The second stage, relating to the test of necessity, sometimes also known as the ‘minimum interference test’, entails a comparison between the national measure at issue and the alternative solutions that would allow the same objective as that pursued by the national measure to be attained but would impose fewer restrictions on trade.
The third stage, corresponding to the test of proportionality in the strict sense, assumes the balancing of the interests involved. More precisely, it consists in comparing the extent of the interference which the national measure causes to the freedom under consideration and the contribution which that measure could secure for the protection of the objective pursued.’
R. Silva de Lapuerta, P
ECLI:EU:C:2015:845,  EUECJ C-333/14,  1 WLR 2283,  WLR(D) 544
Regulation (EU) No 1308/2013, TFEU 34
See Also – Scotch Whisky Association and Others v The Lord Advocate and Another SCS 30-Apr-2014
(Extra Division, Inner House, Court of Session) Reclaiming motion is brought against the Lord Ordinary’s decision rejecting the petitioners’ challenge to the provisions of the 2012 Act. Reference to ECJ . .
See Also – The Scotch Whisky Association and Others, Re Judicial Review SCS 26-Sep-2012
Outer House – application by Alcohol Focus Scotland for permission to intervene in the public interest in a judicial review application by The Scotch Whisky Association and two European bodies which represent producers of spirit drinks and the wine . .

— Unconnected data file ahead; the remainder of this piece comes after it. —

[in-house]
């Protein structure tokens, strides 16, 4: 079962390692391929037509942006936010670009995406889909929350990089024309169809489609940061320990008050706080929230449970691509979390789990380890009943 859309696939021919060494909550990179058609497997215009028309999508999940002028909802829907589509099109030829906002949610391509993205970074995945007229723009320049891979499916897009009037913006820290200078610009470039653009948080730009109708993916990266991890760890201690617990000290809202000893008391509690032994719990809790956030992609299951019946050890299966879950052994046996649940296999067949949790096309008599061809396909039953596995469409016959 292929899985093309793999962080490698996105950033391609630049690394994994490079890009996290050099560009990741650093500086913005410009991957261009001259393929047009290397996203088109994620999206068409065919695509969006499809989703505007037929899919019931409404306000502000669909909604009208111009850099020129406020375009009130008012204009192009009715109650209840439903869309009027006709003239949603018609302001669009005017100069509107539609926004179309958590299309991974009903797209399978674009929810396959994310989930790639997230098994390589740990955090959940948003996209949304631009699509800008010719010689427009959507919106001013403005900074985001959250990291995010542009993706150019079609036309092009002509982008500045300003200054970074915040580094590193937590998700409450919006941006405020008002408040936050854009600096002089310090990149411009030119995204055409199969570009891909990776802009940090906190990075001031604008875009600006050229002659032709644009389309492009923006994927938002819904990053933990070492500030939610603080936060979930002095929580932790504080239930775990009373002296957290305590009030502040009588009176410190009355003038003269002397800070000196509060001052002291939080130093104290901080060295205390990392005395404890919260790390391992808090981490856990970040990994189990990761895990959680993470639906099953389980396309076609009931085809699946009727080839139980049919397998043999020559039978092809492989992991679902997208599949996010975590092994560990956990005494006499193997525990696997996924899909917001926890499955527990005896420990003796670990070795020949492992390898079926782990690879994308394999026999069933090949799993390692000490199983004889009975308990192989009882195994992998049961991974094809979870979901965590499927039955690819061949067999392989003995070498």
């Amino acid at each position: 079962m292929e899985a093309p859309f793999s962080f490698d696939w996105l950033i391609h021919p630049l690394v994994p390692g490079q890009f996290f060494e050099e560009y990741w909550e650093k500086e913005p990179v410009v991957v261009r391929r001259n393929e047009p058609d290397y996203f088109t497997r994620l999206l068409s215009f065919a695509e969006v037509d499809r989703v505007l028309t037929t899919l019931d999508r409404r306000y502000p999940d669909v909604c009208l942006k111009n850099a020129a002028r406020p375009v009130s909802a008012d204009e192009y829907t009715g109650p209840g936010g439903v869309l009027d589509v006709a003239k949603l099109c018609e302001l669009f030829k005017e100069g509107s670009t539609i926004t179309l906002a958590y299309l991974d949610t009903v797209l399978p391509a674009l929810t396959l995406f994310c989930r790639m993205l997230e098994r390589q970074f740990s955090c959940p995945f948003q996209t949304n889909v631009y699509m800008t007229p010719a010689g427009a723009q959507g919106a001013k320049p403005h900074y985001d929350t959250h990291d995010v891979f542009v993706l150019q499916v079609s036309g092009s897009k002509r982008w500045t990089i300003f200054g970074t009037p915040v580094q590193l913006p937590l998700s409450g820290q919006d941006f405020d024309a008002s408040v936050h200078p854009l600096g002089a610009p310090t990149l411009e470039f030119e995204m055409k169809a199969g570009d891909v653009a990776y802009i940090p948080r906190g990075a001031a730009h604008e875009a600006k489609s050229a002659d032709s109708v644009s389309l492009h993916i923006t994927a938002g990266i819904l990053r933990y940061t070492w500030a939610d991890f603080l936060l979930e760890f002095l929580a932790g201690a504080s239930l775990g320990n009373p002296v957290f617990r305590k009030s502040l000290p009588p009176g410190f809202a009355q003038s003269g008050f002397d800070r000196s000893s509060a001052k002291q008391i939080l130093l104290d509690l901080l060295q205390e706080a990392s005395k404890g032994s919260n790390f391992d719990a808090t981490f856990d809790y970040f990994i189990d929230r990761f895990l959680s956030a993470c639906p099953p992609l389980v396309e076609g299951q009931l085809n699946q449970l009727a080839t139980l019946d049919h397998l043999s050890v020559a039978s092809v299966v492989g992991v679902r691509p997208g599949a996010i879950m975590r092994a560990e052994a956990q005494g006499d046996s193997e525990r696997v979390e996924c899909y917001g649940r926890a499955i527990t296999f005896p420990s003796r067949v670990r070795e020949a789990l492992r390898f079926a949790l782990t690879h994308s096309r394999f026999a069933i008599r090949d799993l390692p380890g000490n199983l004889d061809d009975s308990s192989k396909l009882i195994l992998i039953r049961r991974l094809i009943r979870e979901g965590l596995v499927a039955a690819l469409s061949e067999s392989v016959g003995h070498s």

See Also – The Scotch Whisky Association and Others, Re Judicial Review SCS 3-May-2013
(Outer House, Court of Session) The petitioners challenged the legality of an enactment of the Scottish Parliament – the Act. They also challenged the legality of the Scottish Ministers’ decision that they would make an Order setting the minimum . .
See Also – Scotch Whisky Association and Others for Judicial Review SCS 11-Jul-2014
Extra Division, Inner House – Further application for leave to intervene. . .
Cited – Commission v Italy (Free Movement Of Goods) ECJ 10-Feb-2009
ecJ Failure of a Member State to fulfil obligations Article 28 EC Concept of ‘measures having equivalent effect to quantitative restrictions on imports’ Prohibition on mopeds, motorcycles, motor tricycles and . .
At ECJ – The Scotch Whisky Association and Others v The Lord Advocate and Another SCS 21-Oct-2016
The Association sought to challenge the legality of the 2012 Act and orders made under it. The Government’s contended that the Act would bring health benefits of one sort or another to at least part of the population.
Held: In a reclaiming . .
At ECJ – Scotch Whisky Association and Others v The Lord Advocate and Another SC 15-Nov-2017
The Association challenged the imposition of minimum pricing systems for alcohol, saying that it was in breach of European law. After a reference to the ECJ, the Court now considered its legality.
Held: The Association’s appeal failed. Minimum . .
Lists of cited by and citing cases may be incomplete.
Updated: 10 November 2021; Ref: scu.565749